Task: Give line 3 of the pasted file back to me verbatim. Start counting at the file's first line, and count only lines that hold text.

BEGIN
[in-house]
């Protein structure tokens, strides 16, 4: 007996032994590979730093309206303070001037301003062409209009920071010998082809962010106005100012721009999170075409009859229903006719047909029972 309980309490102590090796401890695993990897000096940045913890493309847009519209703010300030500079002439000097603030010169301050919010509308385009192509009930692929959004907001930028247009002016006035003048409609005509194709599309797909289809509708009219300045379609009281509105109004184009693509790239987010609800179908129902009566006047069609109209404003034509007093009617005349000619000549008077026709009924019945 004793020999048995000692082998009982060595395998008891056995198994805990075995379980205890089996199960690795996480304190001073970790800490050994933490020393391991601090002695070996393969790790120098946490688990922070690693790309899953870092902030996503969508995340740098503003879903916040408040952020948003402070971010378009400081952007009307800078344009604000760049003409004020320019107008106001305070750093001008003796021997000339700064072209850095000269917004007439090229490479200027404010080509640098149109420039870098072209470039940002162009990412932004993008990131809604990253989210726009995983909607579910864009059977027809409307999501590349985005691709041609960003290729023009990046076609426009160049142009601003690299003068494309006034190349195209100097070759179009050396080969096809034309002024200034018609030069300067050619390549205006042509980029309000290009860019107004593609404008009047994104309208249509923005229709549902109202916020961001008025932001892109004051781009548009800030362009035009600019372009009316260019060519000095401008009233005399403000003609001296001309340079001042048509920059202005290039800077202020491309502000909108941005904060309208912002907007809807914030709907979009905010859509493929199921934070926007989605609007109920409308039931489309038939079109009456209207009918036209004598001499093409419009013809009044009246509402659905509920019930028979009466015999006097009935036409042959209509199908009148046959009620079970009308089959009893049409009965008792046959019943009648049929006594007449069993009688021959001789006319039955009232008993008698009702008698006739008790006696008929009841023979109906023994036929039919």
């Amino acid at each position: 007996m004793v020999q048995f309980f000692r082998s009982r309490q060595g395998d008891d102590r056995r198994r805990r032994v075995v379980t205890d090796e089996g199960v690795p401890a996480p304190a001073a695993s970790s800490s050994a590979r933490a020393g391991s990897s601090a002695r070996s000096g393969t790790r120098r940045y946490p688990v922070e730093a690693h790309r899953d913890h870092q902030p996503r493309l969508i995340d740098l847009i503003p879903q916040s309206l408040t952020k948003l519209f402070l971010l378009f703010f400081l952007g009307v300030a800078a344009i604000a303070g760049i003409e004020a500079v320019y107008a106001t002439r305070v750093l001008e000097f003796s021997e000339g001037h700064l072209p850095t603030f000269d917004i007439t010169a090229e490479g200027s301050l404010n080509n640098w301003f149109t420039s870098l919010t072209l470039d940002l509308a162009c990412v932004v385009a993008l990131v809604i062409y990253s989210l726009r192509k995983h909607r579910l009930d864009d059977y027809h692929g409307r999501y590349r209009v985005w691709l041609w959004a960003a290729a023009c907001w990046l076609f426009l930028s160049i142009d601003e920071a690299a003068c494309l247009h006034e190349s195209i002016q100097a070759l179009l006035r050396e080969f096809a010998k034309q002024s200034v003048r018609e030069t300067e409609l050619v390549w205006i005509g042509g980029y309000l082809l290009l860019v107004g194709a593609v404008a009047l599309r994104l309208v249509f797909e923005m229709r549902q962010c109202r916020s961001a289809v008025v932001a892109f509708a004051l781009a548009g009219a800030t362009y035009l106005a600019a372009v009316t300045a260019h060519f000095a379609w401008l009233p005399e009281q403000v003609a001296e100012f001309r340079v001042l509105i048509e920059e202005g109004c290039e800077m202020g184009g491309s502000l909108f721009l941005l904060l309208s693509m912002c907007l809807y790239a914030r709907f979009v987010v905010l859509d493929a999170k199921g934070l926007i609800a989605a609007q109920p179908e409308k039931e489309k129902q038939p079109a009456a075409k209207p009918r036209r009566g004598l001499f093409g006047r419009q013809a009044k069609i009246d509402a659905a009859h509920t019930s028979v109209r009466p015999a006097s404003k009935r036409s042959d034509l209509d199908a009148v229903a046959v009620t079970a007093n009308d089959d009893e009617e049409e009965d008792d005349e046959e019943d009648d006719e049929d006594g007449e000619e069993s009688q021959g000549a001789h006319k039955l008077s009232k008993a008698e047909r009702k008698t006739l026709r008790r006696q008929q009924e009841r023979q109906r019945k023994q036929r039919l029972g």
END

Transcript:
């Amino acid at each position: 007996m004793v020999q048995f309980f000692r082998s009982r309490q060595g395998d008891d102590r056995r198994r805990r032994v075995v379980t205890d090796e089996g199960v690795p401890a996480p304190a001073a695993s970790s800490s050994a590979r933490a020393g391991s990897s601090a002695r070996s000096g393969t790790r120098r940045y946490p688990v922070e730093a690693h790309r899953d913890h870092q902030p996503r493309l969508i995340d740098l847009i503003p879903q916040s309206l408040t952020k948003l519209f402070l971010l378009f703010f400081l952007g009307v300030a800078a344009i604000a303070g760049i003409e004020a500079v320019y107008a106001t002439r305070v750093l001008e000097f003796s021997e000339g001037h700064l072209p850095t603030f000269d917004i007439t010169a090229e490479g200027s301050l404010n080509n640098w301003f149109t420039s870098l919010t072209l470039d940002l509308a162009c990412v932004v385009a993008l990131v809604i062409y990253s989210l726009r192509k995983h909607r579910l009930d864009d059977y027809h692929g409307r999501y590349r209009v985005w691709l041609w959004a960003a290729a023009c907001w990046l076609f426009l930028s160049i142009d601003e920071a690299a003068c494309l247009h006034e190349s195209i002016q100097a070759l179009l006035r050396e080969f096809a010998k034309q002024s200034v003048r018609e030069t300067e409609l050619v390549w205006i005509g042509g980029y309000l082809l290009l860019v107004g194709a593609v404008a009047l599309r994104l309208v249509f797909e923005m229709r549902q962010c109202r916020s961001a289809v008025v932001a892109f509708a004051l781009a548009g009219a800030t362009y035009l106005a600019a372009v009316t300045a260019h060519f000095a379609w401008l009233p005399e009281q403000v003609a001296e100012f001309r340079v001042l509105i048509e920059e202005g109004c290039e800077m202020g184009g491309s502000l909108f721009l941005l904060l309208s693509m912002c907007l809807y790239a914030r709907f979009v987010v905010l859509d493929a999170k199921g934070l926007i609800a989605a609007q109920p179908e409308k039931e489309k129902q038939p079109a009456a075409k209207p009918r036209r009566g004598l001499f093409g006047r419009q013809a009044k069609i009246d509402a659905a009859h509920t019930s028979v109209r009466p015999a006097s404003k009935r036409s042959d034509l209509d199908a009148v229903a046959v009620t079970a007093n009308d089959d009893e009617e049409e009965d008792d005349e046959e019943d009648d006719e049929d006594g007449e000619e069993s009688q021959g000549a001789h006319k039955l008077s009232k008993a008698e047909r009702k008698t006739l026709r008790r006696q008929q009924e009841r023979q109906r019945k023994q036929r039919l029972g």